In recent years the performance of high quality winter sports pitches (especially soccer) has improved considerably. It is not long ago that grass less, muddy surfaces were common place by the middle of December. Now days it is rare to see the goal mouths worn even at the end of the season. However, some may argue that this statement only applies to the wealthier clubs that can afford expensive maintenance treatments. In the UK it is not unusual for premier league clubs to completely re build the pitch at the end of the season, even during the season in some cases! Various different construction techniques are used in order to achieve the 'perfect surface'. Many are built to the same specification as a USGA specification golf green which obviously has excellent drainage potential, other techniques include the DESO system which uses artificial fibres incorporated into the grass sward which influences sward density and reduces wear.
However, the majority of winter games pitches are composed of indigenous soil with varying rates of drainage depending on the type of soil present. I believe it is possible to achieve a good surface without the need for expensive re construction work or 'sky high' maintenance costs, although ultimately the amount of play and the desired surface quality will influence the amount of maintenance and in particular drainage and aeration that is necessary.
Due to the fact that winter games are played through the wettest months good drainage is essential for the creation of good surface conditions. Apart from the wealthiest clubs who can construct purpose built free draining rootzones the majority of winter pitches rely on pipe drains or nothing at all. If the soil is naturally heavy (clay based) it is likely that some form of pipe drainage scheme will be required in order to produce reasonably good surface conditions. Pipe drainage schemes are normally designed in a 'herringbone' or 'grid' system depending on the most appropriate design for the site.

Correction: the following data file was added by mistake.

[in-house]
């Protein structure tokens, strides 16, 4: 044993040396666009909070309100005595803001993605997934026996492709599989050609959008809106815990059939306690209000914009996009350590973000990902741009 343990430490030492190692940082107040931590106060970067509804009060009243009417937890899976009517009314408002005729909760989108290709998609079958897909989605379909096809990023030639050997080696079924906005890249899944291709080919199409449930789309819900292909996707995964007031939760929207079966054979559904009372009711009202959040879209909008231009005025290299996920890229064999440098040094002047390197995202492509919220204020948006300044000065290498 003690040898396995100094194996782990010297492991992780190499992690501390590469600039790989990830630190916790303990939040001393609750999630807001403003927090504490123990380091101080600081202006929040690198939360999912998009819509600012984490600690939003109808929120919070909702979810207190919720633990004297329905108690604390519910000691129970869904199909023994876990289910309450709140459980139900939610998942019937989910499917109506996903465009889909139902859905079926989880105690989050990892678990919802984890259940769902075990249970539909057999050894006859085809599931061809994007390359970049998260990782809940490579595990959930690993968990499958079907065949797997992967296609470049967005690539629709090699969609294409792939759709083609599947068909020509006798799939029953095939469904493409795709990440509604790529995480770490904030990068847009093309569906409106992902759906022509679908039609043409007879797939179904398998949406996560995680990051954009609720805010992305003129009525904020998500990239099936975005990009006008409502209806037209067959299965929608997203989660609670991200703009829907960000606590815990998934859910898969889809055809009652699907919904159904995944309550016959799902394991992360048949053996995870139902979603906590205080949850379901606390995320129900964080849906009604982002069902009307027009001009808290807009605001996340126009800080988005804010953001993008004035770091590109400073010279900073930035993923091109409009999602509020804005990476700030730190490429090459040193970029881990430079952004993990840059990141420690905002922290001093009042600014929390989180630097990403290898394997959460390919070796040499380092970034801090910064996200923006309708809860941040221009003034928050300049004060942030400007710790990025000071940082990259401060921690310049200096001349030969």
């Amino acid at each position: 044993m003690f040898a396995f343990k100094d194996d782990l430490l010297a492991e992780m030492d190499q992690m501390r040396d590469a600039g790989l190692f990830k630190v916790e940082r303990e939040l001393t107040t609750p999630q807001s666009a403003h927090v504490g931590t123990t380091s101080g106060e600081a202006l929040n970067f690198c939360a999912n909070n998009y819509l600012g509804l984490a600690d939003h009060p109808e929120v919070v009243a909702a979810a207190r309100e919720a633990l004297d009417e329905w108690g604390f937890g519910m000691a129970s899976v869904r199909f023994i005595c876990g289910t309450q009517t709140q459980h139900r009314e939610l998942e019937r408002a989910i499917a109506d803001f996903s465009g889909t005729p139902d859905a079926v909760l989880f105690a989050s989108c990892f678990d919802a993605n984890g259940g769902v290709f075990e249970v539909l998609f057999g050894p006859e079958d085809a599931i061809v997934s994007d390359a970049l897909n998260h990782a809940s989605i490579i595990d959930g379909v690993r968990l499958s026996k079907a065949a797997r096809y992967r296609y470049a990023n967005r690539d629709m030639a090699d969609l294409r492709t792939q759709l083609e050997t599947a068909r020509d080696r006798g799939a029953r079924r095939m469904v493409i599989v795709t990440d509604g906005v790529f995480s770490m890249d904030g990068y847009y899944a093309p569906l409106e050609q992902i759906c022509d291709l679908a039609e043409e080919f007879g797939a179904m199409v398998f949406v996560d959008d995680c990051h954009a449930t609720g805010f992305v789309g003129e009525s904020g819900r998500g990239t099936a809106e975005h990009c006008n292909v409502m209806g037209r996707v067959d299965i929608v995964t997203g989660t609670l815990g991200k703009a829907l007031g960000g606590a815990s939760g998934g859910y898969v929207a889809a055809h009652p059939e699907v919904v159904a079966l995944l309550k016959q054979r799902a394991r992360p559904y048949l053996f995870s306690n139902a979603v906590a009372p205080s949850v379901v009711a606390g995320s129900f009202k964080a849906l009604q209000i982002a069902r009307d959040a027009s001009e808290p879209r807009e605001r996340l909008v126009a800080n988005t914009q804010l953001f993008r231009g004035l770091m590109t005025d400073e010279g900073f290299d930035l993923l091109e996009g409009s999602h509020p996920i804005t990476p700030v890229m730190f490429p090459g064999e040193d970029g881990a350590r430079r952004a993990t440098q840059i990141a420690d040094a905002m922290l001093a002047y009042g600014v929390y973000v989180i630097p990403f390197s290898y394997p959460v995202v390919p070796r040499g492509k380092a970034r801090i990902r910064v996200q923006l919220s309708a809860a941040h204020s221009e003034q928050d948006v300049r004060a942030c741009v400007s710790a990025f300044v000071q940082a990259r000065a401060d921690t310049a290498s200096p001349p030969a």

In order to further improve the drainage potential some pipe drainage schemes are supplemented by 'sand slits'. These slits are designed to 'link up' the drain runs. They can be installed after the original pipe drainage system has been installed, although it is better if both are installed at the same time. Sand slits are normally spaced approximately 1 metre apart although this can be greater or less depending on the required drainage and the type of soil. Even where a good quality drainage scheme is in place the drainage of the pitch is still reliant upon the natural drainage characteristics of the root zone for water movement into the system. This is why regular and appropriate aeration work is needed.
Aeration - Compaction Relieve
Soil compaction is one of the most common problems found on winter sports pitches. This is mainly due to the fact that pitches are played on in wet conditions; this situation exacerbates soil compaction. Compaction is also greatly influenced by the type of indigenous soil present; for example a clay-based soil is more prone to compaction than a sandy soil due to the nature of the soil particles (texture).
If regular aeration work is not carried out, soil compaction will build up throughout the season. If this occurs the large pores within the soil structure (which influence the movement of water through the soil) are reduced or lost. If water cannot move through the soil, water logging of the pitch will occur during rainfall. Other growth factors will also be affected such as beneficial bacterial activity, available oxygen and the uptake of nutrients. In this situation the grass sward will deteriorate quickly.
Type of Aeration
The most important principle is to make sure that the whole of the soil profile is aerated. This will allow water to move from the surface, through the soil profile and into the drainage system (once field capacity is reached) or to naturally filter away. However one of the biggest problems on winter pitches is deep compaction.
Over the last 15 years the most significant innovation in deep compaction relieve has been the introduction of the Verti Drain type machine. On winter sports grounds this type of machine is widely used as part of the renovation program to relieve compaction at the end of the season. However, some clubs use it more regularly in order to keep the soil profile open, using the larger diameter tines in the spring and the smaller tines in the autumn, although number of treatments and timing depend on individual circumstances. It is also worth noting that the larger tine will cause more surface disruption, which might not be acceptable.